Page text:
son.
The question of the release of
grades was raised from the floor,
and a committee was fgrmed to in-
quire into the delay. A report on
the situation by Dean Stevens was
subsequently posted on the bulletin
boards.
In conducting the business of the
Cornell Law Association, its three
officers will be working with cer-
tain objectives in mind. The Cornell
Law Forum presents their aims
here, as they have stated them:
First: We should like to see the
Law Association gain such promin-
ence that each student will take a
personal interest in its operation
and pride in its successes. All of
us at the Cornell Law School are
vested with the safeguarding of a
beautiful building and many fine
traditions. This is a legacy left not
only to the elected officers of the
Association, but to all of us, work-
ing in the spirit of a group. To this
end, the officers have plaihned for
a broad program of student partici-
pation, both on the policy and the
functionary- levels.
Second: Our operations as a
group must be coordinated and
shaped to the wishes of the major-
ity. To this end, the officers will
operate in close harmony with the
elected representatives of the var-
ious classes, with the committee
heads, and with the newly-formed
Steering Committee, which has been
created to formulate policy issues
for student consideration.
Third: We sincerely hope that
we may be able to lay a foundation
of student government which will
serve the perpetuation of a lively,
responsive, and unified Law As-
sociation. Your elected officers can-
not achieve this somewhat lofty aim
alone. We ask assistance from every
student member, by: 1) contribut-
ing to committee work as his time
will permit; 2) attendance at open
(Continued ox page five)

Briefs will be tabled and case-
books closed for the evening as stu-
dents and professors, peasants
and Quarterly men, assemble with
their dates at Willard Straight Hall
for dancing between 10 p.m. and 1
a.m. to the music of Bob Lovett's
band.
Early Revelry
For the early revelers there will
be a pre-dance cocktail party at
the Delta Upsilon Fraternity House
commencing at 7:30 p.m.
The dance, which will be semi-
formal, is annually sponsored by
the Cornell Law Association. It will
be under the general direction of
Social Chairman Ed Crawford, as-
sisted by Roger Prehn. Ed Hackett,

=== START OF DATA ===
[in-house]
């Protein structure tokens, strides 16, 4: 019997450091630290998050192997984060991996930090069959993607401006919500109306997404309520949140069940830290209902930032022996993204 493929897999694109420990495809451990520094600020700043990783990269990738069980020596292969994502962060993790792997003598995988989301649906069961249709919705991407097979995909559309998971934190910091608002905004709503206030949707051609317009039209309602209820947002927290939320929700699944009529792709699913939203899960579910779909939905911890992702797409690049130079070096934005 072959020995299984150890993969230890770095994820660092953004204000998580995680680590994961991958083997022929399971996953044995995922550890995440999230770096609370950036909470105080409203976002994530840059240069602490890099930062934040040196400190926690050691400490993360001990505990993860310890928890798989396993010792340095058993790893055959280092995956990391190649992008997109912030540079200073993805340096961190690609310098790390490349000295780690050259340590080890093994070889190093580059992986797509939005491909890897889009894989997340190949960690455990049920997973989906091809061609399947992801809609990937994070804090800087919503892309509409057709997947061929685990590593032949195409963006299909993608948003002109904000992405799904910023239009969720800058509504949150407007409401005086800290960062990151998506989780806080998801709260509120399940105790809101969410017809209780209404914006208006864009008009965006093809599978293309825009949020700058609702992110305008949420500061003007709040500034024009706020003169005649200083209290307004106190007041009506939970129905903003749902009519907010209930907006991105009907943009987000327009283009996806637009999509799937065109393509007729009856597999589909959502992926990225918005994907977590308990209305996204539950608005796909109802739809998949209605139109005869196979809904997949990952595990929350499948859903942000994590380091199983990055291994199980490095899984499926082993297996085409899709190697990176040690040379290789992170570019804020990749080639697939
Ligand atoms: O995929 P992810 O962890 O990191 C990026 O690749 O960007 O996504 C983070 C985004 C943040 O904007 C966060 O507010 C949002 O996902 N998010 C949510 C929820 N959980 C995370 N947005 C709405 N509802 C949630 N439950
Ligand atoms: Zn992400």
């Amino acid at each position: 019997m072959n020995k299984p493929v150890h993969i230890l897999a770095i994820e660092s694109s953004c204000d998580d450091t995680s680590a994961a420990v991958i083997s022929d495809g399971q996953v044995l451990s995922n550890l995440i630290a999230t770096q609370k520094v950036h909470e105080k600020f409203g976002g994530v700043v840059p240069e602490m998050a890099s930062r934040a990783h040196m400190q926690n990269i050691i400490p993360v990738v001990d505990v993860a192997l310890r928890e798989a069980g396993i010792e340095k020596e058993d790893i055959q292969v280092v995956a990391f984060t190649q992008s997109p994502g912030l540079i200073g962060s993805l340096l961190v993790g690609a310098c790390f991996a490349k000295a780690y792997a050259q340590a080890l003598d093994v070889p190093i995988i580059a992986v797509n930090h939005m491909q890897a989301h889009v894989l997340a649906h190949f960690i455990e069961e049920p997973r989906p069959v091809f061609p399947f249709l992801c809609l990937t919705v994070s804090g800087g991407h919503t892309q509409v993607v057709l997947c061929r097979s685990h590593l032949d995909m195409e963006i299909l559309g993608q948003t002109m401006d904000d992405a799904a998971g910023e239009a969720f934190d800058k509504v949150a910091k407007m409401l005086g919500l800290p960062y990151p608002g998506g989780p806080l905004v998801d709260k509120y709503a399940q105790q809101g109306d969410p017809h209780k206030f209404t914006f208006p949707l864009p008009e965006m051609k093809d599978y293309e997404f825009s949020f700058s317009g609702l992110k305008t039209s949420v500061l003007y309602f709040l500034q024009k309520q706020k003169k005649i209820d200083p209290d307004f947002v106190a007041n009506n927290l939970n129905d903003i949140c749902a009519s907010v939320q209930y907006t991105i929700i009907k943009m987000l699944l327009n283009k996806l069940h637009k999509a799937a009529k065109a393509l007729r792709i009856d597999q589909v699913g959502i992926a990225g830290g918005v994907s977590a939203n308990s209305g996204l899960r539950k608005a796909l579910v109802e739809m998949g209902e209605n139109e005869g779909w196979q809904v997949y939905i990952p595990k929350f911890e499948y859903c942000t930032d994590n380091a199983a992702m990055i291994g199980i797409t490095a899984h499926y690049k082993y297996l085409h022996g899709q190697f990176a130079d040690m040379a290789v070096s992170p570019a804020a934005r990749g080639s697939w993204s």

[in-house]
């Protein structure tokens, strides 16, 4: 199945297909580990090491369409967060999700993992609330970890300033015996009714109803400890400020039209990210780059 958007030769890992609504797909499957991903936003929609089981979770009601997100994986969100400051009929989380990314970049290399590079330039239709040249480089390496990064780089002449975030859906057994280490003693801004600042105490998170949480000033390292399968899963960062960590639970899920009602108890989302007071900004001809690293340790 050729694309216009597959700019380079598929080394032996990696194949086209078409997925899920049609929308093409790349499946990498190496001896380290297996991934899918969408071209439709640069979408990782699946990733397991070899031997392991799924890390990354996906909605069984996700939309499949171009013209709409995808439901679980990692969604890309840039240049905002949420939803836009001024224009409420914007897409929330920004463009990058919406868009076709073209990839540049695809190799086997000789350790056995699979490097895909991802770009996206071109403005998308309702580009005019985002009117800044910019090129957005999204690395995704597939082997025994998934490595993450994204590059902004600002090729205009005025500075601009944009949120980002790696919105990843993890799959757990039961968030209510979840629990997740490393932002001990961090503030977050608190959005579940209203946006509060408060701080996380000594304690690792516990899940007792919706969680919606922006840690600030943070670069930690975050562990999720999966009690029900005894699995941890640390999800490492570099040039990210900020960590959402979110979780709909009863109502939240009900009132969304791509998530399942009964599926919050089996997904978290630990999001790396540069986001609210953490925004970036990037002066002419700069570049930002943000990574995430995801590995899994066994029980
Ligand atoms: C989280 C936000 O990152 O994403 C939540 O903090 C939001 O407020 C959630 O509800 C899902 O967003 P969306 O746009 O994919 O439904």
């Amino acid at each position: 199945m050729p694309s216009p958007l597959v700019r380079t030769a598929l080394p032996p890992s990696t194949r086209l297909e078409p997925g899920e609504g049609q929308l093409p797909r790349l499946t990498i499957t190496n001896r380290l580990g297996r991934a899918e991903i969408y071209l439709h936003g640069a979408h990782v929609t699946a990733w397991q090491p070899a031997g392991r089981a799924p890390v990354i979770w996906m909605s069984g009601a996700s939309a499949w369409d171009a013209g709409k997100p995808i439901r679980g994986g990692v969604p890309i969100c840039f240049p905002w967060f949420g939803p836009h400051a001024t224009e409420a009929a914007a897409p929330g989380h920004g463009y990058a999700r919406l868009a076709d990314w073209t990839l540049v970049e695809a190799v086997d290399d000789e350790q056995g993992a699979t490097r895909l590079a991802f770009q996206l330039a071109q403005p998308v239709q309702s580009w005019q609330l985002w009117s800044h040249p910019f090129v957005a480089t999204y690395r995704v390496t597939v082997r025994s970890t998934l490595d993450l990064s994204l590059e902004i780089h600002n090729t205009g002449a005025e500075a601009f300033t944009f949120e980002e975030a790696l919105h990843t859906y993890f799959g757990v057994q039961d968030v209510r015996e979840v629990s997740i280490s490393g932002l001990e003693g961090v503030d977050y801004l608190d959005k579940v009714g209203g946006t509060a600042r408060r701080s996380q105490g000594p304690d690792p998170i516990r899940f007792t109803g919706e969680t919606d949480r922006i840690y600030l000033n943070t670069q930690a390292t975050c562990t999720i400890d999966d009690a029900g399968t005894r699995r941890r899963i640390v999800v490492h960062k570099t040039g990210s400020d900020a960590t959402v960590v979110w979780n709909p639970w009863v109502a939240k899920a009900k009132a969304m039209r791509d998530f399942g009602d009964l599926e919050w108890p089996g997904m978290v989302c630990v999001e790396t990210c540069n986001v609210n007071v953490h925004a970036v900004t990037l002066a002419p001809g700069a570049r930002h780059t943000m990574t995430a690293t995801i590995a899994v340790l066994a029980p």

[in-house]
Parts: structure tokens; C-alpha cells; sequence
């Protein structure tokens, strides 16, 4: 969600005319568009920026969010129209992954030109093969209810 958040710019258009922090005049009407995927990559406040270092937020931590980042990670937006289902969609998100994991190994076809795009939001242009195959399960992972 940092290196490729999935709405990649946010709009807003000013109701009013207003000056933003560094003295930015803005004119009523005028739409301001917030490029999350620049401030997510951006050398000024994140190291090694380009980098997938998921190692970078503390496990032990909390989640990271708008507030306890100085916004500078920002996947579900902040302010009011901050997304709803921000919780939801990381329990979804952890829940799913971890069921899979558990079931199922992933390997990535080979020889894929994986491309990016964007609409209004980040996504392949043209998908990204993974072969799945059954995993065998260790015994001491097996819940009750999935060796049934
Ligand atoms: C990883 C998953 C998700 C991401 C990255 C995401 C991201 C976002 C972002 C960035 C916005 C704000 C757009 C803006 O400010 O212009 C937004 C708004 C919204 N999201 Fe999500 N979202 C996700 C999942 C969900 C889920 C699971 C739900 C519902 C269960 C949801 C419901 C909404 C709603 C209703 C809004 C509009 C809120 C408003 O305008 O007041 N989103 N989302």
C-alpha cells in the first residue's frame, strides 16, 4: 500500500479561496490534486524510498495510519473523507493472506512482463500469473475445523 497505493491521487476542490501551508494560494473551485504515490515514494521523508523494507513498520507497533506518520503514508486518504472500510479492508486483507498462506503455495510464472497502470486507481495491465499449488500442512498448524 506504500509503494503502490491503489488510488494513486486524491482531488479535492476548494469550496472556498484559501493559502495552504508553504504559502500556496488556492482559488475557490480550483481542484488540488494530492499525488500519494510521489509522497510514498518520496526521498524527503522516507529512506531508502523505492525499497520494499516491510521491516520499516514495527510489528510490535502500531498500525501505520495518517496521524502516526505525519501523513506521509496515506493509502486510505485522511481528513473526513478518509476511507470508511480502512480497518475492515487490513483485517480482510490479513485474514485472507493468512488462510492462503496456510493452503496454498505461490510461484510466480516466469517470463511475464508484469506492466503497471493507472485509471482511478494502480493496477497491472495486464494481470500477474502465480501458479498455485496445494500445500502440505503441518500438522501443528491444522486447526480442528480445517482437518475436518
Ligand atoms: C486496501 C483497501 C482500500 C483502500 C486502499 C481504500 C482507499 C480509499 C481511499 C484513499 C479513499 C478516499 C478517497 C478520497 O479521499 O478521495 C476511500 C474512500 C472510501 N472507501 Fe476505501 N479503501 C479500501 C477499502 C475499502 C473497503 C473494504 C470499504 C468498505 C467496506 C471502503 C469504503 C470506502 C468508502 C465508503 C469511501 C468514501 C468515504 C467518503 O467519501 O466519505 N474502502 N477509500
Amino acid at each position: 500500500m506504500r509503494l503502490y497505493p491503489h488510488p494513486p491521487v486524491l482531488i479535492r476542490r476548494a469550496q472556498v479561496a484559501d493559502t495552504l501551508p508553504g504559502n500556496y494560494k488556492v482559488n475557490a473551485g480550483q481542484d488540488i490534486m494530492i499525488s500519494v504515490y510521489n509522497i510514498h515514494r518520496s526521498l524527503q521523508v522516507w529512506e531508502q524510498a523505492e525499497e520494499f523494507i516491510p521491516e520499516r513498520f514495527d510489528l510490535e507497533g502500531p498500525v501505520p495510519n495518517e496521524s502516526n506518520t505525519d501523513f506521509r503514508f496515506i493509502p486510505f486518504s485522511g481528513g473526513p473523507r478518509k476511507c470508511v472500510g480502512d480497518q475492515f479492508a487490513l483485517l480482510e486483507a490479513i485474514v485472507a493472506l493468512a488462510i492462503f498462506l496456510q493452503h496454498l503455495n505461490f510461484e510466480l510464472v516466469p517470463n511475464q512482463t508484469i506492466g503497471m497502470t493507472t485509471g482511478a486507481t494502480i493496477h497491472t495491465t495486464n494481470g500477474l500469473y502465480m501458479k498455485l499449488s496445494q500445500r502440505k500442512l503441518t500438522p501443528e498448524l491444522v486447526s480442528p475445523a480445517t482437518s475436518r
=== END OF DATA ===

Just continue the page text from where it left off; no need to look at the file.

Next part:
Jim Taylor, Bill Arrison and Bob
Becker are handling ticket sales.
One of the highlights of the eve-
ning will be the presentation of the
Squash cup to the tournament win-
ner by Dean Stevens.
Other Events Planned
The dance, following on the heels
of the Old Clothes Party held
last month, is one of three more
social events planned for this term.
Tentatively scheduled for the
first week in April is a Faculty-
Student Smoker, with an all-school
cnic slated for the first week in
may.
The smoker will follow the same
lines as the one held last year. It
will be open to dates. A comedy
skit will be presented by Al Good-
man and there will be dancing in
the lounge.
Picnic plans are still being for-
mulated. The site of the party will
probably be Taughannock Park.
Crawford and Prehn are in general
charge of both affairs.
Tipping Awarded
$100 Carey Prize
The $100 W. D. P. Carey award
for the best grades in the February
comprehensive examinations went
to Kenneth W. Tipping, former
business manager of the Cornell
Law Quarterly.
Tipping procured a position with
Milbank,Tweed, Hope & Hadley in
New York City immediately upon
being graduated.
Past winners include Richard J.
Donovan, June '48, who is pre-
sently employed by the Securi-
ties and Exchange Commission in
Washington, D.C.; John J. Horey,
February '48, who now works for
Shultz & Shultz in Home,. New
York; and Lawrence S. Lagarenne,
June '47, who is currently located
with Hinman, Howard & Kattell, in
Binghamton, New York.
The award was established by
W. D. P. Carey the year he received
his L.L.B. degree from the Cornell
Law School, 1926. Mr. Carey has
long been associated with Martin-
dell, Carey, Brown & Brabets, of
Hutchinson, Kansas.